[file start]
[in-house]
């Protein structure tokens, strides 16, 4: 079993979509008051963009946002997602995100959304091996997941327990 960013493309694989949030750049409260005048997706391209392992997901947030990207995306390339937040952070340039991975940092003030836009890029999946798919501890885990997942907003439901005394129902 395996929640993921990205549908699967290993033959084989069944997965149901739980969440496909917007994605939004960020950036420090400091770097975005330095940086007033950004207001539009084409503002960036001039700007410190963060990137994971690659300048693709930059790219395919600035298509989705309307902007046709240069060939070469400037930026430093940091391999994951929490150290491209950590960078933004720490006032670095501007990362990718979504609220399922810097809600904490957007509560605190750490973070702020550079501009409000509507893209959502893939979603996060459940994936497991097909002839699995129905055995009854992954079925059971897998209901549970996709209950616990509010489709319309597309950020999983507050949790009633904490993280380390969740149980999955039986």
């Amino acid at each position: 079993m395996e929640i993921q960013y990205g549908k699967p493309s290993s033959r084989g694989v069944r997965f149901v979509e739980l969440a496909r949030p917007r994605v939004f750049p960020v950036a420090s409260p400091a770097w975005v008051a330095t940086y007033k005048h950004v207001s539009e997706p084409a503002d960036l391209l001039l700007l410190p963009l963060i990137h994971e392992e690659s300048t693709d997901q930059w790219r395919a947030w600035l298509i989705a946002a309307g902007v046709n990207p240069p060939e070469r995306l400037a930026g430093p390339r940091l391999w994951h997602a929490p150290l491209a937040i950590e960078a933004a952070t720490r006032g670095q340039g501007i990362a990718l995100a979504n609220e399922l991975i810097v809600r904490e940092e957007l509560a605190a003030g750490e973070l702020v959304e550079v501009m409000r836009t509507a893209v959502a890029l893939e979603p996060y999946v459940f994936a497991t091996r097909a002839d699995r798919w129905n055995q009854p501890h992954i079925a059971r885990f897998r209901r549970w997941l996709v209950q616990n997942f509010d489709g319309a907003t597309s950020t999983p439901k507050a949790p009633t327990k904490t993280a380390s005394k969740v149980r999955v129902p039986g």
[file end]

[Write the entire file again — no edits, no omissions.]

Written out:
[in-house]
């Protein structure tokens, strides 16, 4: 079993979509008051963009946002997602995100959304091996997941327990 960013493309694989949030750049409260005048997706391209392992997901947030990207995306390339937040952070340039991975940092003030836009890029999946798919501890885990997942907003439901005394129902 395996929640993921990205549908699967290993033959084989069944997965149901739980969440496909917007994605939004960020950036420090400091770097975005330095940086007033950004207001539009084409503002960036001039700007410190963060990137994971690659300048693709930059790219395919600035298509989705309307902007046709240069060939070469400037930026430093940091391999994951929490150290491209950590960078933004720490006032670095501007990362990718979504609220399922810097809600904490957007509560605190750490973070702020550079501009409000509507893209959502893939979603996060459940994936497991097909002839699995129905055995009854992954079925059971897998209901549970996709209950616990509010489709319309597309950020999983507050949790009633904490993280380390969740149980999955039986």
């Amino acid at each position: 079993m395996e929640i993921q960013y990205g549908k699967p493309s290993s033959r084989g694989v069944r997965f149901v979509e739980l969440a496909r949030p917007r994605v939004f750049p960020v950036a420090s409260p400091a770097w975005v008051a330095t940086y007033k005048h950004v207001s539009e997706p084409a503002d960036l391209l001039l700007l410190p963009l963060i990137h994971e392992e690659s300048t693709d997901q930059w790219r395919a947030w600035l298509i989705a946002a309307g902007v046709n990207p240069p060939e070469r995306l400037a930026g430093p390339r940091l391999w994951h997602a929490p150290l491209a937040i950590e960078a933004a952070t720490r006032g670095q340039g501007i990362a990718l995100a979504n609220e399922l991975i810097v809600r904490e940092e957007l509560a605190a003030g750490e973070l702020v959304e550079v501009m409000r836009t509507a893209v959502a890029l893939e979603p996060y999946v459940f994936a497991t091996r097909a002839d699995r798919w129905n055995q009854p501890h992954i079925a059971r885990f897998r209901r549970w997941l996709v209950q616990n997942f509010d489709g319309a907003t597309s950020t999983p439901k507050a949790p009633t327990k904490t993280a380390s005394k969740v149980r999955v129902p039986g």